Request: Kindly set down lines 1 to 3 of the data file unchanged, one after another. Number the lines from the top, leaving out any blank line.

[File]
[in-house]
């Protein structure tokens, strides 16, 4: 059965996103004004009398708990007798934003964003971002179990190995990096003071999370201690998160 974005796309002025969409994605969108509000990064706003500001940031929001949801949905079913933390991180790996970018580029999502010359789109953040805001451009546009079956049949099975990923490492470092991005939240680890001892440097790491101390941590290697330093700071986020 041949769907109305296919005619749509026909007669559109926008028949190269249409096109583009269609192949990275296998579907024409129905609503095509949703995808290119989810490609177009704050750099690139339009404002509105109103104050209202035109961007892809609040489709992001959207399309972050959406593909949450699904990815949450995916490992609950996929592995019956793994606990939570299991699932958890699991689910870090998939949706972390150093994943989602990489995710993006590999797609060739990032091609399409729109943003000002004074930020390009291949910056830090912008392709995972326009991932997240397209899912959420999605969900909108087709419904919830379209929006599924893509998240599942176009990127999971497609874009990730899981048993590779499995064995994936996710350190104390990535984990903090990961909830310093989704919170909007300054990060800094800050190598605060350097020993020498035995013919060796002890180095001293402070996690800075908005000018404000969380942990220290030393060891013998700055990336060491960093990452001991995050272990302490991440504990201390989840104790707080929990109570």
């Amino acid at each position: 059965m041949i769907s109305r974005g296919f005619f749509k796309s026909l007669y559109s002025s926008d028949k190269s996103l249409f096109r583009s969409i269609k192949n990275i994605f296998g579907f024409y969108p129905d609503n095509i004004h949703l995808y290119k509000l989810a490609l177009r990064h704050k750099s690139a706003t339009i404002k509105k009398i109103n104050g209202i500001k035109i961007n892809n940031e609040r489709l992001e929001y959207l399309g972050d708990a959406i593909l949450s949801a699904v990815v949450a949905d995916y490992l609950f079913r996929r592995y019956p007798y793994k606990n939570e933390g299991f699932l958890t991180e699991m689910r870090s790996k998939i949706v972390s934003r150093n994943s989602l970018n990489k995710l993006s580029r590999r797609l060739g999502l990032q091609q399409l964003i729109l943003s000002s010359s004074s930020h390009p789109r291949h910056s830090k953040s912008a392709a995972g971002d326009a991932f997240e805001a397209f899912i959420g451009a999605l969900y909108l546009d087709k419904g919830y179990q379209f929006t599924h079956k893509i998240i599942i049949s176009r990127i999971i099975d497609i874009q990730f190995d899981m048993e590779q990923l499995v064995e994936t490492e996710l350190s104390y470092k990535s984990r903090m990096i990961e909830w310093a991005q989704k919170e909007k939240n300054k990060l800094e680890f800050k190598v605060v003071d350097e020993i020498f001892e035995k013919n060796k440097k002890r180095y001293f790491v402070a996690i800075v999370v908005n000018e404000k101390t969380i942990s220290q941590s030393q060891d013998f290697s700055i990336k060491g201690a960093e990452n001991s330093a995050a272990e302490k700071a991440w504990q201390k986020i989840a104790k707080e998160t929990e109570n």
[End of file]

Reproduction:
[in-house]
């Protein structure tokens, strides 16, 4: 059965996103004004009398708990007798934003964003971002179990190995990096003071999370201690998160 974005796309002025969409994605969108509000990064706003500001940031929001949801949905079913933390991180790996970018580029999502010359789109953040805001451009546009079956049949099975990923490492470092991005939240680890001892440097790491101390941590290697330093700071986020 041949769907109305296919005619749509026909007669559109926008028949190269249409096109583009269609192949990275296998579907024409129905609503095509949703995808290119989810490609177009704050750099690139339009404002509105109103104050209202035109961007892809609040489709992001959207399309972050959406593909949450699904990815949450995916490992609950996929592995019956793994606990939570299991699932958890699991689910870090998939949706972390150093994943989602990489995710993006590999797609060739990032091609399409729109943003000002004074930020390009291949910056830090912008392709995972326009991932997240397209899912959420999605969900909108087709419904919830379209929006599924893509998240599942176009990127999971497609874009990730899981048993590779499995064995994936996710350190104390990535984990903090990961909830310093989704919170909007300054990060800094800050190598605060350097020993020498035995013919060796002890180095001293402070996690800075908005000018404000969380942990220290030393060891013998700055990336060491960093990452001991995050272990302490991440504990201390989840104790707080929990109570």
């Amino acid at each position: 059965m041949i769907s109305r974005g296919f005619f749509k796309s026909l007669y559109s002025s926008d028949k190269s996103l249409f096109r583009s969409i269609k192949n990275i994605f296998g579907f024409y969108p129905d609503n095509i004004h949703l995808y290119k509000l989810a490609l177009r990064h704050k750099s690139a706003t339009i404002k509105k009398i109103n104050g209202i500001k035109i961007n892809n940031e609040r489709l992001e929001y959207l399309g972050d708990a959406i593909l949450s949801a699904v990815v949450a949905d995916y490992l609950f079913r996929r592995y019956p007798y793994k606990n939570e933390g299991f699932l958890t991180e699991m689910r870090s790996k998939i949706v972390s934003r150093n994943s989602l970018n990489k995710l993006s580029r590999r797609l060739g999502l990032q091609q399409l964003i729109l943003s000002s010359s004074s930020h390009p789109r291949h910056s830090k953040s912008a392709a995972g971002d326009a991932f997240e805001a397209f899912i959420g451009a999605l969900y909108l546009d087709k419904g919830y179990q379209f929006t599924h079956k893509i998240i599942i049949s176009r990127i999971i099975d497609i874009q990730f190995d899981m048993e590779q990923l499995v064995e994936t490492e996710l350190s104390y470092k990535s984990r903090m990096i990961e909830w310093a991005q989704k919170e909007k939240n300054k990060l800094e680890f800050k190598v605060v003071d350097e020993i020498f001892e035995k013919n060796k440097k002890r180095y001293f790491v402070a996690i800075v999370v908005n000018e404000k101390t969380i942990s220290q941590s030393q060891d013998f290697s700055i990336k060491g201690a960093e990452n001991s330093a995050a272990e302490k700071a991440w504990q201390k986020i989840a104790k707080e998160t929990e109570n």